I am no longer blogging here at Little Nuances, but I would love for you to join me on my author website www.leewarren.info.

Thursday, May 07, 2009

Martian Child

I don’t think I realized it until last night, but I’m a huge John Cusack fan. I love how so many of his characters narrate for the audience and how natural and unobtrusive he makes it seem. It feels like a natural extension of who his characters are—people who might talk to any passing stranger about his current angst.

Martian Child is one of those movies. Although, the scene from the movie I really want to talk about has nothing to do with Cusack’s narration. I just thought I’d throw that out there because it was a bit of a revelation for me and I always like to document revelations.

Anyway, have you seen Martian Child?

Here’s the plot from the IMDB: “A science-fiction writer, recently widowed, considers whether to adopt a hyper-imaginative 6-year-old abandoned and socially rejected boy who says he's really from Mars.”

Cusack plays the science-fiction writer. His name is David Gordon. And from the moment he sees 6-year-old Dennis hiding in a box at the orphanage he is drawn to him. He’s even more intrigued by the fact that little Dennis believes he comes from Mars. Gordon sees himself in David because he grew up as a bit of an oddball himself—which he eventually turned into a lucrative career writing about the things that used to get him picked on for believing.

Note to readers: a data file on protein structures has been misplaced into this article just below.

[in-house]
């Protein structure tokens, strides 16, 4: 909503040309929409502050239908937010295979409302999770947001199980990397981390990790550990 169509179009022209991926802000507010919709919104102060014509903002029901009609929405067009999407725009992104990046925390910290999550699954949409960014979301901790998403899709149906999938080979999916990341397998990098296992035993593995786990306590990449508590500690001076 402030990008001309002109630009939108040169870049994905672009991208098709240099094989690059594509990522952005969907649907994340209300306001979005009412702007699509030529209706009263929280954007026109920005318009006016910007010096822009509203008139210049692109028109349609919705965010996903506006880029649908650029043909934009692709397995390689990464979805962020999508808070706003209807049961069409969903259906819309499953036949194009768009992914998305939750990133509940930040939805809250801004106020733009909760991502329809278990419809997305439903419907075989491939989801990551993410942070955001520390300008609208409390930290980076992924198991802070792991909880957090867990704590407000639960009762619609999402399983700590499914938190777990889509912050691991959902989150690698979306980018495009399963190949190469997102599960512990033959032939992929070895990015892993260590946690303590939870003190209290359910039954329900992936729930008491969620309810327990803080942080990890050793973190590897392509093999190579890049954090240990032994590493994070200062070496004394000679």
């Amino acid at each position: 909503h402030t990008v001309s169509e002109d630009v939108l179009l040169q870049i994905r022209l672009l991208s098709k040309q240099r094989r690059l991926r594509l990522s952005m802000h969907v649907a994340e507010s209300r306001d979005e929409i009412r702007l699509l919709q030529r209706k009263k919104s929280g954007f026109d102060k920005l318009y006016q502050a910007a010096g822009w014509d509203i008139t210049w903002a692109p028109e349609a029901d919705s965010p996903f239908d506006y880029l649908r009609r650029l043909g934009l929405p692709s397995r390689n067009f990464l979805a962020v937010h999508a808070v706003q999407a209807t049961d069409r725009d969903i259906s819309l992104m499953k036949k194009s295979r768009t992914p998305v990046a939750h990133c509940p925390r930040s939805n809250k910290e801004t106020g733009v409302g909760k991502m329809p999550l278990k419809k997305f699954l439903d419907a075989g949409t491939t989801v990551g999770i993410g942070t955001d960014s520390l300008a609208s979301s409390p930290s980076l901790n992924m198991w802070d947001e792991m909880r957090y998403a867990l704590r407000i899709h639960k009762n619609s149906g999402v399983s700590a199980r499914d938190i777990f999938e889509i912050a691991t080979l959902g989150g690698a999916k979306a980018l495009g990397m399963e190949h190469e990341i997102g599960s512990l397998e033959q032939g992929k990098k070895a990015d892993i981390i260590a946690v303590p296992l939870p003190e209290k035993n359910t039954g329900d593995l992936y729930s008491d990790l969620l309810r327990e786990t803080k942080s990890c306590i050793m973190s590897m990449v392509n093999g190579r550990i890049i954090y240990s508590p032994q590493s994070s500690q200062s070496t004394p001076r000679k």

At first David allows Dennis to be who he wants to be—a Martian child. But Dennis’ doctor is paying close attention and begins to think that Dennis is too much for David to handle. So, David convinces Dennis to be a Martian while at home, but a human everywhere else—especially when being questioned by his doctor. As the tension mounts, David begins to wish that Dennis was more like everybody else.

Fast forward to a scene in which David is meeting with his editor to give her the first draft of a book her company commissioned him to write. He gives her a book about something else instead (a book based on his experience with Dennis) and she is furious. In her fury shy asks David, “Why can’t you just be who we want you to be?”

That’s when it hits home for David.

None of us can really be who other people want us to be. And even if we try, we are miserable.


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